Brent crude in euros hits new high, stocks climb
NEW YORK (Reuters) - Brent oil priced in euros hit a record high on Thursday on heightened tension between Iran and the West while U.S. stocks neared peaks not seen since before the 2008 collapse of Lehman Brothers.
The rise in Brent, the benchmark for European crude and most international oil trades, poses a new headache for cash-strapped Europe, still reeling from a two-year-old sovereign debt crisis.
German data helped the euro rise to its highest in 2-1/2 months against the U.S. dollar. The Ifo think tank survey of business sentiment rose to its strongest in seven months.
But forecasts for the euro zone economy underscored the pressures facing the region. The European Commission's half-yearly forecast showed output in the 17 nations sharing the euro will contract by 0.3 percent and the broader EU bloc will stagnate.
Economists worry that rising oil prices will undermine efforts to put the region on a stronger footing as well as dampen the outlook for the global economy.
Iran's stance has sparked fears that its confrontation with the West over its disputed nuclear program would escalate and affect oil flow from the Middle East.
"It's all about Iran. The inspectors leaving intensifies the concerns and backs up the Israeli argument that diplomacy will not work," said John Kilduff, partner at Again Capital LLC in New York.
Underpinning U.S. stocks, weekly jobless claims data added to signs of progress in the U.S. economy. Data showed U.S. first-time claims for unemployment benefits held steady at a four-year low of 351,000 last week.
The Dow Jones industrial average .DJI closed up 46.02 points, or 0.36 percent, at 12,984.69. The Standard & Poor's 500 Index .SPX ended up 5.80 points, or 0.43 percent, at 1,363.46. The Nasdaq Composite Index .IXIC finished up 23.81 points, or 0.81 percent, at 2,956.98.
Thursday's gains brought the benchmark S&P 500 index near 1,370, considered the upper end of a technical barrier. The broad index has surged 8.4 percent this year and more than 20 percent from October lows, but many worry the market will soon run out of steam.
In the past four sessions, the S&P has hovered around 1,360, closing on Thursday at a 9-month high.
"You have a reluctance to buy knowing we're right up at former highs," said Todd Salamone, director of research at Schaeffer's Investment Research in Cincinnati.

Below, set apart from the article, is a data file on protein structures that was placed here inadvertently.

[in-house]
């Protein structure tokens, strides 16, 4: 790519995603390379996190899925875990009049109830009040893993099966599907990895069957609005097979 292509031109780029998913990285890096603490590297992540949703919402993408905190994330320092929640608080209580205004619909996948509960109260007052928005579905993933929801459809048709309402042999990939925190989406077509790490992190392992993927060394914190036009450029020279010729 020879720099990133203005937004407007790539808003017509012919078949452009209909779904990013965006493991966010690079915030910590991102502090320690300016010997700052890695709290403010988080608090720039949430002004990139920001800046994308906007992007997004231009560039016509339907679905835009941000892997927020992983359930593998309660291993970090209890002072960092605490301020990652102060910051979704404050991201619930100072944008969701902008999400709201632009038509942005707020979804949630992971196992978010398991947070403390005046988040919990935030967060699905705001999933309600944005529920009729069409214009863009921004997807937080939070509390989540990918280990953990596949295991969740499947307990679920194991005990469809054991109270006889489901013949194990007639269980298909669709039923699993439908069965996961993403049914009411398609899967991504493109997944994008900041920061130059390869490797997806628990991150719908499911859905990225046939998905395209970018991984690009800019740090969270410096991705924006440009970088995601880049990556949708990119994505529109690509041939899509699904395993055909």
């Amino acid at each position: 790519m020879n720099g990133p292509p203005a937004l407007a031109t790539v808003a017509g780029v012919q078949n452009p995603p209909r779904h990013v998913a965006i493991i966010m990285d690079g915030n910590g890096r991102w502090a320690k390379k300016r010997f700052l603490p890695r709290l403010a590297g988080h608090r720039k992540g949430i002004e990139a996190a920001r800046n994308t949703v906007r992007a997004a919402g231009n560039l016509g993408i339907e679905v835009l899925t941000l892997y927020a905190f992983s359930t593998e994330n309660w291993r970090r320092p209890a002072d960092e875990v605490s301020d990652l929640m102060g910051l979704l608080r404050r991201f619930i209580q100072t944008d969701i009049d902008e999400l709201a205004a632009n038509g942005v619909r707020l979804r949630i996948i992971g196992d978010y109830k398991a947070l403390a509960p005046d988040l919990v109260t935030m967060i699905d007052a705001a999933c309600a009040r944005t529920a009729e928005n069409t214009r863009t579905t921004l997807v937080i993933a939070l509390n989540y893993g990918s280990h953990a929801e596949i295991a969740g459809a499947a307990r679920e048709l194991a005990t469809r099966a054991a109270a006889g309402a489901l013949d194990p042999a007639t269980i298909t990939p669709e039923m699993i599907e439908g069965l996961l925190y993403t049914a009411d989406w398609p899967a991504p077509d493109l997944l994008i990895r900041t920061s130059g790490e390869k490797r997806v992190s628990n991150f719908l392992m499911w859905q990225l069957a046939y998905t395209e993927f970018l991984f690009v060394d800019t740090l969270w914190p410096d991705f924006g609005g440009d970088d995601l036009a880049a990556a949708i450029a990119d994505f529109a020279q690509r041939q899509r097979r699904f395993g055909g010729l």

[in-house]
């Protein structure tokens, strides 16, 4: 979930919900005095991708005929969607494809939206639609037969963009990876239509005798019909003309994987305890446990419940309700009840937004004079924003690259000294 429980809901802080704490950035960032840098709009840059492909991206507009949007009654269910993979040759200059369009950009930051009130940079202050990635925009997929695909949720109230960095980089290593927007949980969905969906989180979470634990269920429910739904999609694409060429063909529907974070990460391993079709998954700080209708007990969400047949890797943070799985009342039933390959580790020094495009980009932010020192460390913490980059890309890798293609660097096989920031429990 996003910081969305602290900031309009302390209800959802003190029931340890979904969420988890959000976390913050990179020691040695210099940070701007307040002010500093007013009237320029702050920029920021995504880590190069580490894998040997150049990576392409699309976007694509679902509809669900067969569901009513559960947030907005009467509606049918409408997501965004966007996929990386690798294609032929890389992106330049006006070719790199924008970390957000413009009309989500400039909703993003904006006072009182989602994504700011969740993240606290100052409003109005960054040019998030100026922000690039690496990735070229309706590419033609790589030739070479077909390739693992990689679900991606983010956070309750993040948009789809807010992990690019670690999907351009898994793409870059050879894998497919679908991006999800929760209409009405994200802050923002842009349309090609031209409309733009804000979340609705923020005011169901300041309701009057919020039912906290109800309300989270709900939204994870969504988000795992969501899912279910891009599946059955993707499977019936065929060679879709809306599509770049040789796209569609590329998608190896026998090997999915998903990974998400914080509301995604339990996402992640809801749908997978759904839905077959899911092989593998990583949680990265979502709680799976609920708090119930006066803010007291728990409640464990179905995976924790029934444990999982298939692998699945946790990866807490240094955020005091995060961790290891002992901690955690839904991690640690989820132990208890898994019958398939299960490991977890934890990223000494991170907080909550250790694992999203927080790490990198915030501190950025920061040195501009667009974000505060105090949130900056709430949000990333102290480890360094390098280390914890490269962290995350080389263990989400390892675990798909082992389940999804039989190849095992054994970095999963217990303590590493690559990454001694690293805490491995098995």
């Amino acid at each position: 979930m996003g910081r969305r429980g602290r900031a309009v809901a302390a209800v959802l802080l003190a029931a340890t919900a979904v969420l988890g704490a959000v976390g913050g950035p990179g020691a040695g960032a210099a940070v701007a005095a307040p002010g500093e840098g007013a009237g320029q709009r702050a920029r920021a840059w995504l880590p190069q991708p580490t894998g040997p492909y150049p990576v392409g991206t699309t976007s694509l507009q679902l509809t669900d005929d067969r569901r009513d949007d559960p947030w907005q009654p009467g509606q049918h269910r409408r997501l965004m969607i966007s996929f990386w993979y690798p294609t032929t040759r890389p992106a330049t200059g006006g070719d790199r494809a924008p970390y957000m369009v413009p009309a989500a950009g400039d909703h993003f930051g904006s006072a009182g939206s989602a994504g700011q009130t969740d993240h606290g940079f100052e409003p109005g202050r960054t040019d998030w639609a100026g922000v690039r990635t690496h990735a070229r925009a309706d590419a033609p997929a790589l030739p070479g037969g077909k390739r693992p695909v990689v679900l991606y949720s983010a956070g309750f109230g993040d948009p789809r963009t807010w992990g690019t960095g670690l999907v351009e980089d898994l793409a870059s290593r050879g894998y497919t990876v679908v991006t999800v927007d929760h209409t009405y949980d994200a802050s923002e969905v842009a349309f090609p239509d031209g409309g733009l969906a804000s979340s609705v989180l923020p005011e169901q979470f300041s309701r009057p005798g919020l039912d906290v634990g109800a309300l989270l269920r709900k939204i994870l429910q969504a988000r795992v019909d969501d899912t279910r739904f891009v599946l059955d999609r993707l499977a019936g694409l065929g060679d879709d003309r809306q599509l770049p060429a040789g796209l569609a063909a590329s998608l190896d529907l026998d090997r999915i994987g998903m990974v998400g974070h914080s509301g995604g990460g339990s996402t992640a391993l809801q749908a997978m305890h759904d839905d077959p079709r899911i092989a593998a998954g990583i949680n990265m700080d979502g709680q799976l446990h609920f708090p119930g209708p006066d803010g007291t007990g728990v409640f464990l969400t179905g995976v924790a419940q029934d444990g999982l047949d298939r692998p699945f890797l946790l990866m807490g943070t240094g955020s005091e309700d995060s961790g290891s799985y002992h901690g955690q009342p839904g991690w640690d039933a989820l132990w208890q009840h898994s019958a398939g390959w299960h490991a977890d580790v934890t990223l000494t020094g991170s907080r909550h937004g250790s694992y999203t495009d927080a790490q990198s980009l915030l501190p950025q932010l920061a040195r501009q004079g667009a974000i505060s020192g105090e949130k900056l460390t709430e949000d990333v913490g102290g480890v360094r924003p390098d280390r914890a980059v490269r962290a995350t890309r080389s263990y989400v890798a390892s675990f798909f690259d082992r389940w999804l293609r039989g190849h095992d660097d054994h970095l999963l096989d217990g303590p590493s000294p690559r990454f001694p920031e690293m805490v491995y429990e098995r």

World stocks, as measured by the MSCI world equity index .MIWD00000PUS, were up 0.3 percent, while the FTSEurofirst 300 .FTEU3 index of top European shares ended down 0.2 percent, having cut earlier losses.
In late afternoon New York trading, the euro was up 0.9 percent at $1.33654. It soared to a session high of $1.33747, which was its strongest level since December 12 on trading platform EBS, as it took out stops above $1.3350.
Analysts said that even though a Greek debt deal is out of the way, euro zone problems will continue to be a source of worry for euro investors.
Athens may vote on a private sector involvement bill that includes a provision to retroactively write down some of its debt on bond holders not participating in the debt swap.
German PMI, IFO & GDP growth: link.reuters.com/puq93s
Brent to WTI spread: link.reuters.com/dyz46s
GOLD, OIL RISE
The increase in appetite for risky assets also lifted gold.
Gold gained for a fourth straight day as the dollar dropped. Spot gold was up 0.2 percent at $1,780.06 an ounce.
On a euro basis, Brent futures hit a record 93.60 euros per barrel in early trade, exceeding the previous peak of 93.46 euros hit on July 3, 2008 and prompting concern that high oil prices would hit the shaky economic recovery and further dent demand.
Dollar-denominated Brent crude for April delivery rose for a fourth day and hit fresh nine-month highs.
Brent rose 72 cents, or 0.59 percent, to settle at $123.62 a barrel, while U.S. April crude rose $1.55, or 1.46 percent, to settle at $107.83 a barrel.
U.S. crude rose further as investors sold off a key spread - the premium of international benchmark Brent to U.S. futures - after a government report showed a drop in inventories at the Cushing, Oklahoma, delivery point for the New York Mercantile Exchange's contract.
In the U.S. Treasury market, prices rose as intense bidding at a $29 billion seven-year debt auction spurred buying in the broader bond market, pushing benchmark yields below 2 percent.
The 10-year note was up 3/32, with the yield at 2.00 percent.
(Reporting by Caroline Valetkevitch; Additional reporting by Gene Ramos and; Gertrude Chavez-Dreyfuss; Editing by James Dalgleish)
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